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In spite of the election success, analysts were quick to point out that the result does not mean Le Pen is on track to win the next presidential election. In the last leadership runoff in 2017, Le Pen was soundly defeated by Macron.

The collapse of France’s mainstream left and right parties suggests that the 2022 presidential race will be a rerun of the 2017 Le Pen-Macron battle and that Macron would almost certainly win.

With the stakes high, turnout across the bloc — not counting Britain — was put at a preliminary 51%, a 20-year high. An estimated 426 million people were eligible to vote in what was considered the most important European Parliament election in decades.

The balloting, which began Thursday, pitted supporters of closer unity against those who consider the EU a meddlesome and bureaucratic presence and want to return power to national governments and sharply restrict immigration.

In Germany, the EU’s biggest country, exit polls indicated the party of Chancellor Angela Merkel and its center-left coalition partner also suffered losses.

Germany’s Manfred Weber, the candidate of the European People’s Party, currently the biggest in the legislature, said in Berlin that the elections appeared to have weakened the political center.

He said it is “most necessary for the forces that believe in this Europe, that want to lead this Europe to a good future, that have ambitions for this Europe” to work together.

Italy’s Interior Minister Matteo Salvini, a major figure among anti-migrant hard-line nationalists, said that he felt a “change in the air” and that a victory by his right-wing League party would “change everything in Europe.”

The EU and its Parliament set trade policy on the continent, regulate agriculture, oversee antitrust enforcement and set monetary policy for 19 of the 28 nations sharing the euro currency.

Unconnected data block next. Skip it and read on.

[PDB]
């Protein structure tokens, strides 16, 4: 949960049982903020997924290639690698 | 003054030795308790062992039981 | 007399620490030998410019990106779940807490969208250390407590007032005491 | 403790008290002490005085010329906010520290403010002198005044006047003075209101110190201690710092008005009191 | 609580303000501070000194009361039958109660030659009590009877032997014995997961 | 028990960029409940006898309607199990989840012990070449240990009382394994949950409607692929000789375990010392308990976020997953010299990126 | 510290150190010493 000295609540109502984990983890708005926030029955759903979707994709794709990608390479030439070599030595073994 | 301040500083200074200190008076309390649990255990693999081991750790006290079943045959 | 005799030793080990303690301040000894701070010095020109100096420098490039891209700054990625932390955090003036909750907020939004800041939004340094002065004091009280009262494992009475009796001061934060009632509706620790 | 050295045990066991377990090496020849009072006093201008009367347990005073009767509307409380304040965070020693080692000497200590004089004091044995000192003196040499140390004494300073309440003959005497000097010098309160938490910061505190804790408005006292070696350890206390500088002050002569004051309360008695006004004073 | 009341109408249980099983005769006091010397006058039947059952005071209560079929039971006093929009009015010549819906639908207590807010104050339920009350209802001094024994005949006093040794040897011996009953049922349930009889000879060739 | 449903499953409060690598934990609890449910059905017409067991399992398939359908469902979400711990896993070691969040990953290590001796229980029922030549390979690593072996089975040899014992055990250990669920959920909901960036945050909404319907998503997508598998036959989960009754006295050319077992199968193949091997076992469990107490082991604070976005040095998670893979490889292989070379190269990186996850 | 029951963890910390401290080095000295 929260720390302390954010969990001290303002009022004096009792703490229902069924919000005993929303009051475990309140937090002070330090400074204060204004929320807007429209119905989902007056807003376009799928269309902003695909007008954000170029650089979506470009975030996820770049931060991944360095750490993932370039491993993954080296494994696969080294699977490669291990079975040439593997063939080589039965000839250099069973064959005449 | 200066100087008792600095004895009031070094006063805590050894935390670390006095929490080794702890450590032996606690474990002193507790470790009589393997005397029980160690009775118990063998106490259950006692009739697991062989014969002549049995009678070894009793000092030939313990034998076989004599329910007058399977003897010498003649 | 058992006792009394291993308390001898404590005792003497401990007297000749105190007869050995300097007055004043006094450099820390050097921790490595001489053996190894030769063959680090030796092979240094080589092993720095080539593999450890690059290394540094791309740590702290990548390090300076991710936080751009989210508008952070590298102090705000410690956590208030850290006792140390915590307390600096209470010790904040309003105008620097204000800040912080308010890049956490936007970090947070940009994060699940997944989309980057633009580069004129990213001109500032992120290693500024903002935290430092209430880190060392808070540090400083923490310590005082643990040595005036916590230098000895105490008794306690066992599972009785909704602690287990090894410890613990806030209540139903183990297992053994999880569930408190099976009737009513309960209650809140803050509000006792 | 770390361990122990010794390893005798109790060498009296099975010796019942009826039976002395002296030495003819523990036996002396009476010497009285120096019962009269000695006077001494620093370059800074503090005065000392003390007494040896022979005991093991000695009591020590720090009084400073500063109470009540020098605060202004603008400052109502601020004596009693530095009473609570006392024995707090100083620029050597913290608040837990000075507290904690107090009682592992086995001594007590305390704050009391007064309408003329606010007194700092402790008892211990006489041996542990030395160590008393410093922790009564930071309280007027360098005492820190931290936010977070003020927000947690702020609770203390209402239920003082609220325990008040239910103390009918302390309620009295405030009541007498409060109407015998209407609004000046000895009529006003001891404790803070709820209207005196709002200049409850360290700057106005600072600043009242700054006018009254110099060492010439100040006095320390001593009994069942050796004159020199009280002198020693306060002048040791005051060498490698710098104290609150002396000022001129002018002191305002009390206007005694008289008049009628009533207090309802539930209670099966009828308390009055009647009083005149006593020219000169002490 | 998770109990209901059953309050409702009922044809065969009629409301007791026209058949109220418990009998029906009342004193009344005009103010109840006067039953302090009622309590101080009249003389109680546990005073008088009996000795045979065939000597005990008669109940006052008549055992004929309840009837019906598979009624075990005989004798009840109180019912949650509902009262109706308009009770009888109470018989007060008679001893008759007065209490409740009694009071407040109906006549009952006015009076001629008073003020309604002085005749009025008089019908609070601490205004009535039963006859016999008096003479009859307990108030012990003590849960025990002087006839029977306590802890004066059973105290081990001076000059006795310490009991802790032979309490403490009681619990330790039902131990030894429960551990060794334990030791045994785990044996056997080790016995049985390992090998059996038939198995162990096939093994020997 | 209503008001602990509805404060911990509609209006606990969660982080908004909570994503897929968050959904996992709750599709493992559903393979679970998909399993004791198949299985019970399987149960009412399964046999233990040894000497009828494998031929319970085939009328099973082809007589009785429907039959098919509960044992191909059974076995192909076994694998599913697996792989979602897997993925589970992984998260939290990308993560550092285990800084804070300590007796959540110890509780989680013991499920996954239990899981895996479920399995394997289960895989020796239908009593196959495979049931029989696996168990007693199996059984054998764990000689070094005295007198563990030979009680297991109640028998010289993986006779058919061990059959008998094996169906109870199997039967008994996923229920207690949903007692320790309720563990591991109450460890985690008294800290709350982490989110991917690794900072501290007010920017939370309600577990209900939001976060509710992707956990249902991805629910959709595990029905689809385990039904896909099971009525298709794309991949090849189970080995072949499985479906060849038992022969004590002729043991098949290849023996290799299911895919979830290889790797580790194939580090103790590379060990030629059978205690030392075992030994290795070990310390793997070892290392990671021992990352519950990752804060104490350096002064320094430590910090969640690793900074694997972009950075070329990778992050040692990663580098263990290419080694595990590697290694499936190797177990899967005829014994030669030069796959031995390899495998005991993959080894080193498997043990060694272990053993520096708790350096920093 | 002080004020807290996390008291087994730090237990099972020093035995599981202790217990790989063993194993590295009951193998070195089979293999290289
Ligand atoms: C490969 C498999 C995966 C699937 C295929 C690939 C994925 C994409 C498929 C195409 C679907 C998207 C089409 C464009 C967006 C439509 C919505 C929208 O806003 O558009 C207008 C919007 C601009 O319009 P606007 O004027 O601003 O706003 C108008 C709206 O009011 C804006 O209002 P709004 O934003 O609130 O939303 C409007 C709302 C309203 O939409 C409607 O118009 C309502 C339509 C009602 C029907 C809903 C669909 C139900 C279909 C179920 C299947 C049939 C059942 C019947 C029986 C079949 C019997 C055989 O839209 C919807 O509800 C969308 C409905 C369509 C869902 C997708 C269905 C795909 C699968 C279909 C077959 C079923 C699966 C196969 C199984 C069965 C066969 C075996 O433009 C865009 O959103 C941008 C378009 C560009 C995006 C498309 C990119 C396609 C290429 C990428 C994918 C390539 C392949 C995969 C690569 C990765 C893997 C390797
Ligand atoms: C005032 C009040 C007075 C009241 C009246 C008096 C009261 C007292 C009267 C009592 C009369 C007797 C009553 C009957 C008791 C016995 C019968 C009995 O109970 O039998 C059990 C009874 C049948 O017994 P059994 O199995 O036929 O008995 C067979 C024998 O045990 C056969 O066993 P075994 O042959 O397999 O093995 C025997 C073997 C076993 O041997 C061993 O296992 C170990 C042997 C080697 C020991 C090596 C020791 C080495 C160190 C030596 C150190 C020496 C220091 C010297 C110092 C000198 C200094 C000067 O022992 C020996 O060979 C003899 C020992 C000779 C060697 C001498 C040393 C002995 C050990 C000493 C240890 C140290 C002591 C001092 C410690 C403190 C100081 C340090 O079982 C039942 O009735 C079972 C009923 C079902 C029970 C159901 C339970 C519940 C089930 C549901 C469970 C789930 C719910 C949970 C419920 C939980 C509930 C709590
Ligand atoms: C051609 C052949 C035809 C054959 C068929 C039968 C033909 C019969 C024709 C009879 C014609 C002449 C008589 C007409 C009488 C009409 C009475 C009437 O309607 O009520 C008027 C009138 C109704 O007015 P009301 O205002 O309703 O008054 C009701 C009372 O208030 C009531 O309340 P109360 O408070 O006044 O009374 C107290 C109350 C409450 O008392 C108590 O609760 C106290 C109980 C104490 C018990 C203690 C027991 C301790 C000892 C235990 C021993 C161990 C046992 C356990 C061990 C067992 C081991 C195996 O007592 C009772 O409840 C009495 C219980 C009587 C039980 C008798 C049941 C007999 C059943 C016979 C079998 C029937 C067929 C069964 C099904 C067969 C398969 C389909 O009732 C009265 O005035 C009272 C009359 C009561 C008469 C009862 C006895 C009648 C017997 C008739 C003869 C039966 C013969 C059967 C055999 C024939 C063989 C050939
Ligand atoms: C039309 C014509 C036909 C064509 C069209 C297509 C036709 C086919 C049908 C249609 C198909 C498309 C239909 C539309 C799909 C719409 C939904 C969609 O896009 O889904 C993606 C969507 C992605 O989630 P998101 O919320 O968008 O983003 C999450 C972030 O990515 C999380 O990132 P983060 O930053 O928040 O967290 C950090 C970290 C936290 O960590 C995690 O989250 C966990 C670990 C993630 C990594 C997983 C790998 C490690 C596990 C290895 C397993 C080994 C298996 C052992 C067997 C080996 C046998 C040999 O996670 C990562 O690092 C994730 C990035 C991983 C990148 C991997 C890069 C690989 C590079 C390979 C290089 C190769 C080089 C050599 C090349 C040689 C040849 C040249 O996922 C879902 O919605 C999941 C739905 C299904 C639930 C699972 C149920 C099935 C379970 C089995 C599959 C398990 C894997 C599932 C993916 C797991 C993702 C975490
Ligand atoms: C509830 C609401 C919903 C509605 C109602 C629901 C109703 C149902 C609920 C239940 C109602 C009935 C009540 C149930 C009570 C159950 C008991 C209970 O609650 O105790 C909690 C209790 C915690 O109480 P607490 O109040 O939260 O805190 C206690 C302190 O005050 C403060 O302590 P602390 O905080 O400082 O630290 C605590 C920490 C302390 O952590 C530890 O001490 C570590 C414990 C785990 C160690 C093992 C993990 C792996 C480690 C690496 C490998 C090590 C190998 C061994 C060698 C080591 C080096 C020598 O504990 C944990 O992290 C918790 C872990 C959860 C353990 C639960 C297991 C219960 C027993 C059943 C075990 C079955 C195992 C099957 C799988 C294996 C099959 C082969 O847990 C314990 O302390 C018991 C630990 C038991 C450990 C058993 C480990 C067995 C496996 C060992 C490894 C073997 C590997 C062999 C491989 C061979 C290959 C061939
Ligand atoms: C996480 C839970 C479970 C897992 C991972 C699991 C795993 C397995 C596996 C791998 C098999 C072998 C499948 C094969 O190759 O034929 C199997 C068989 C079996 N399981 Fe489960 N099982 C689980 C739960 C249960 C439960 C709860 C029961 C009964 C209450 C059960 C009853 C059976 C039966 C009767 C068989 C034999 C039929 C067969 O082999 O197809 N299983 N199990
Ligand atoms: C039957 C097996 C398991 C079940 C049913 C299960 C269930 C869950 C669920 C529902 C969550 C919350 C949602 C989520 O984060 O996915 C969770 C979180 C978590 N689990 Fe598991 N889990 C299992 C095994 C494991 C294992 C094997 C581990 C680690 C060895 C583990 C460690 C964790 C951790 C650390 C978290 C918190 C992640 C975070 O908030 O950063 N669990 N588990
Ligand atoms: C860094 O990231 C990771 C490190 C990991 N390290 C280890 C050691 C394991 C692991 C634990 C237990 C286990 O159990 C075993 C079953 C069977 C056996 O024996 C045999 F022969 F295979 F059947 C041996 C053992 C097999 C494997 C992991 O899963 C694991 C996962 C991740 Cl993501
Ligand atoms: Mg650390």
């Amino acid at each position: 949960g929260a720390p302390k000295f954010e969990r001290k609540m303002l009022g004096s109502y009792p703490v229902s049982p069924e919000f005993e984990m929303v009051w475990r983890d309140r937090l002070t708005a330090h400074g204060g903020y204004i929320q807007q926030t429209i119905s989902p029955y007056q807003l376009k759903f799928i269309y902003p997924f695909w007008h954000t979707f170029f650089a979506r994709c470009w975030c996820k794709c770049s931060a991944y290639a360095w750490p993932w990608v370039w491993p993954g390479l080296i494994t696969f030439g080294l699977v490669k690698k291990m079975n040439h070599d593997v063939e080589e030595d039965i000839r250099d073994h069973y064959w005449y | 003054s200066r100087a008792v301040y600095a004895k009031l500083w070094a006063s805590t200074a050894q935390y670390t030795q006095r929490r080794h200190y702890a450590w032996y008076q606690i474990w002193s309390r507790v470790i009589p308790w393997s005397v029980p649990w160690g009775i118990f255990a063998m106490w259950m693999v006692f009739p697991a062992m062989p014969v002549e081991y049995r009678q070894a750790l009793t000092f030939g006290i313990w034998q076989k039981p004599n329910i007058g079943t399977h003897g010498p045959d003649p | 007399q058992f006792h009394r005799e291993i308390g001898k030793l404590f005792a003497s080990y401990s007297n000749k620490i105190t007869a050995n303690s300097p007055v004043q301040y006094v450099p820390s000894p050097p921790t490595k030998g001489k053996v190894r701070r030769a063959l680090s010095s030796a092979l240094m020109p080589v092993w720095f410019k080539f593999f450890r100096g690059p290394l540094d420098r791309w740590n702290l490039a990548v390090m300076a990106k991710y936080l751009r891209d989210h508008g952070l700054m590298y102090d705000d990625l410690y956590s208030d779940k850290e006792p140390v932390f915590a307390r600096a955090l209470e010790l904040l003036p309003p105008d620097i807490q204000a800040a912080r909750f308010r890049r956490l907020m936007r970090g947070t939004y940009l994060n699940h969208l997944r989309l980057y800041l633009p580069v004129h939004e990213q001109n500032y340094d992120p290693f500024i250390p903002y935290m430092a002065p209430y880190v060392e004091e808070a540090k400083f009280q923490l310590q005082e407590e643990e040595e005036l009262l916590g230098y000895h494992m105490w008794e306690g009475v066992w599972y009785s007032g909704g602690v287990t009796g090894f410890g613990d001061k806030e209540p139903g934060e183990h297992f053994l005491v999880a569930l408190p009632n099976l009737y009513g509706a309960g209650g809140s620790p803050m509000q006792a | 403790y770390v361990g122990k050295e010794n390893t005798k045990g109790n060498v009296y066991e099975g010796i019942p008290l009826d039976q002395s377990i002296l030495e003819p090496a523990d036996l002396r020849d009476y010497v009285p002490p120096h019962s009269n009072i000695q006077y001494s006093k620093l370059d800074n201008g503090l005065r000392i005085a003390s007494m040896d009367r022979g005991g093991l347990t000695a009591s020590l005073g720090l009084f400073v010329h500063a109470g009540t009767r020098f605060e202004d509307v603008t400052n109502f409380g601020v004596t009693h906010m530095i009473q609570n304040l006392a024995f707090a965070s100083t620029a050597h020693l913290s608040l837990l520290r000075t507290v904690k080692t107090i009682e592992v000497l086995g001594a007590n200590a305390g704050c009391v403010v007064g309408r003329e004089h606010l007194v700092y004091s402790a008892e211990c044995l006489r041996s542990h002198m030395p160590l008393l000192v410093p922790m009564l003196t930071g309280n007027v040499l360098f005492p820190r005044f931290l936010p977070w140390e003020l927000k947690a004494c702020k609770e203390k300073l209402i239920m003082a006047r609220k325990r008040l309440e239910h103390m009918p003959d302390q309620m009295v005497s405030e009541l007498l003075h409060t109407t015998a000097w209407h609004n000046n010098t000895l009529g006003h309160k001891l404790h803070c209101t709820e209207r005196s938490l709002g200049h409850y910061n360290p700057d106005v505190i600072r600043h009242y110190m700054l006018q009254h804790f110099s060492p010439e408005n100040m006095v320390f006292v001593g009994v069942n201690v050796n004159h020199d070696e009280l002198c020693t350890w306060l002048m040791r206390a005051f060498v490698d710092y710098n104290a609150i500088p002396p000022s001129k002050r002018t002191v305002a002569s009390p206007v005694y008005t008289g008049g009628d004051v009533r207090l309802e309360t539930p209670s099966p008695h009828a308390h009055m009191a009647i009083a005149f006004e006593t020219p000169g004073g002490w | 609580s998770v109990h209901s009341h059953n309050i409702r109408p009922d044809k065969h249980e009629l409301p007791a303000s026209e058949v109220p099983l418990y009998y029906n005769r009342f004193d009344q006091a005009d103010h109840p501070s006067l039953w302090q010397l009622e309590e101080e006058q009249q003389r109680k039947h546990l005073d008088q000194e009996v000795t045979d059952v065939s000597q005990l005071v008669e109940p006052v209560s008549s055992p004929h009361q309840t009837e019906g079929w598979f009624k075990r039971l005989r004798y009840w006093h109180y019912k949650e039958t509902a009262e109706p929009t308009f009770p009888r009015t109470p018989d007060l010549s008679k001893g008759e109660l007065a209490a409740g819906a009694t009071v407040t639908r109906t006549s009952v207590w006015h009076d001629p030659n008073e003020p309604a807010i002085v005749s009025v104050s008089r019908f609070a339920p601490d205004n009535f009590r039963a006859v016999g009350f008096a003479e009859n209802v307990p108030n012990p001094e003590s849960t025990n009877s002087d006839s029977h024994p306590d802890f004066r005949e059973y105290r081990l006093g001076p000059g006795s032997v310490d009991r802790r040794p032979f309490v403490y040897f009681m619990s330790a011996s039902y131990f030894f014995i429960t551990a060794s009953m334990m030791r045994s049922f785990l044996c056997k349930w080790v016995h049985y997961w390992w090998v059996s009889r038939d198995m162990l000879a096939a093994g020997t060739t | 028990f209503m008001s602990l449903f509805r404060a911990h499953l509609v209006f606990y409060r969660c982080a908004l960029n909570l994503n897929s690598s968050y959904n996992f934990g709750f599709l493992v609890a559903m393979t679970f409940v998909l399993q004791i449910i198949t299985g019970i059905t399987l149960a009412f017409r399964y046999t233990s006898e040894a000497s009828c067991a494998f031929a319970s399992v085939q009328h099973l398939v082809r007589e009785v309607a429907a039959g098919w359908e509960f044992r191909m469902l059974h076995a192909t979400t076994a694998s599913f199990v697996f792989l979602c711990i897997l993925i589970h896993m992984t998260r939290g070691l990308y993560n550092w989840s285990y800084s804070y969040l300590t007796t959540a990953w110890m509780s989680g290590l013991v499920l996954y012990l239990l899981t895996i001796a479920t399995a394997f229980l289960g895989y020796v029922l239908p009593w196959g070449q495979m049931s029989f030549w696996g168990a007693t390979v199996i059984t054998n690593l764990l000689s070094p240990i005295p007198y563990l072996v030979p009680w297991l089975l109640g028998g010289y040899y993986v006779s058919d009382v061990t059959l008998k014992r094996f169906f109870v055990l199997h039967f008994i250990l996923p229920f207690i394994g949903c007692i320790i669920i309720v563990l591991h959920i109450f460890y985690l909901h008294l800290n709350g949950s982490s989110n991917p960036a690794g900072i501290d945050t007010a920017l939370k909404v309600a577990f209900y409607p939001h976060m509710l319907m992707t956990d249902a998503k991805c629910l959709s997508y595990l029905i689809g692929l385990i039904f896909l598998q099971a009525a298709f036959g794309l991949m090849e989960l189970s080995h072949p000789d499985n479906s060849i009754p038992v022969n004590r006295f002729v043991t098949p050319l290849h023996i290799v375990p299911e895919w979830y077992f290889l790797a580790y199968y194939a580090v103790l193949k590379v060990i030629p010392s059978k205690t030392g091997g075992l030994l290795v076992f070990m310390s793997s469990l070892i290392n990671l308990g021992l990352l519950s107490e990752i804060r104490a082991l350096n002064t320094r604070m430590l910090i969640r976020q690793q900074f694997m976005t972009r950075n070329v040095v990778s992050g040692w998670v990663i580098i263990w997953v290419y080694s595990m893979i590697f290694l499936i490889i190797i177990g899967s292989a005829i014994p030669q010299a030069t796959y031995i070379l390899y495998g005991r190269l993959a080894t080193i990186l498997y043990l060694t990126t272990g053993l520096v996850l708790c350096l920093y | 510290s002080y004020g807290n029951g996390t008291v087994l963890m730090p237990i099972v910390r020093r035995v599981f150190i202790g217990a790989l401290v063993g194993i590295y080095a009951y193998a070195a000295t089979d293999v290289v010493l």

Other countries voting Sunday included Italy, Poland, Spain, Greece, Portugal, Denmark, Sweden, Austria, Belgium and Lithuania. Britain voted Thursday, taking part in the balloting even though it is planning to leave the EU. Its EU lawmakers will lose their jobs as soon as the split known as Brexit happens.

In early British results, the governing Conservative Party faced a near-wipeout as voters sick of the ongoing deadlock over the terms of the departure flocked to uncompromisingly pro-Brexit or pro-EU parties. The main opposition Labor Party also faced a drubbing, with the big winners the newly founded Brexit Party led by the anti-EU campaigner Nigel Farage and the strongly pro-European Liberal Democrats.

Europe has been roiled in the last few years by immigration from the Mideast and Africa and deadly attacks by Islamic extremists. It has also seen rising tensions over economic inequality and growing hostility toward the political establishment — sentiments not unlike those that helped get Trump elected president in the U.S.

Hungary’s increasingly authoritarian Prime Minister Viktor Orban said he hopes the election will bring a shift toward political parties that want to stop migration. The migration issue “will reorganize the political spectrum in the European Union,” he said.

Proponents of stronger EU integration, led by Macron, argued that issues such as climate change and reining in immigration are simply too big for any one country to tackle alone.

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Macron had called the election “the most important since 1979 because the Union is facing an existential risk” from nationalists seeking to divide the bloc.

With the elections over, European leaders will begin the task of selecting candidates for the top jobs in the EU’s headquarters in Brussels. The leaders meet for a summit over dinner Tuesday. Current European lawmakers’ terms end July 1, and the new Parliament will be seated the following day.

Willsher is a special correspondent. The Associated Press contributed to this report.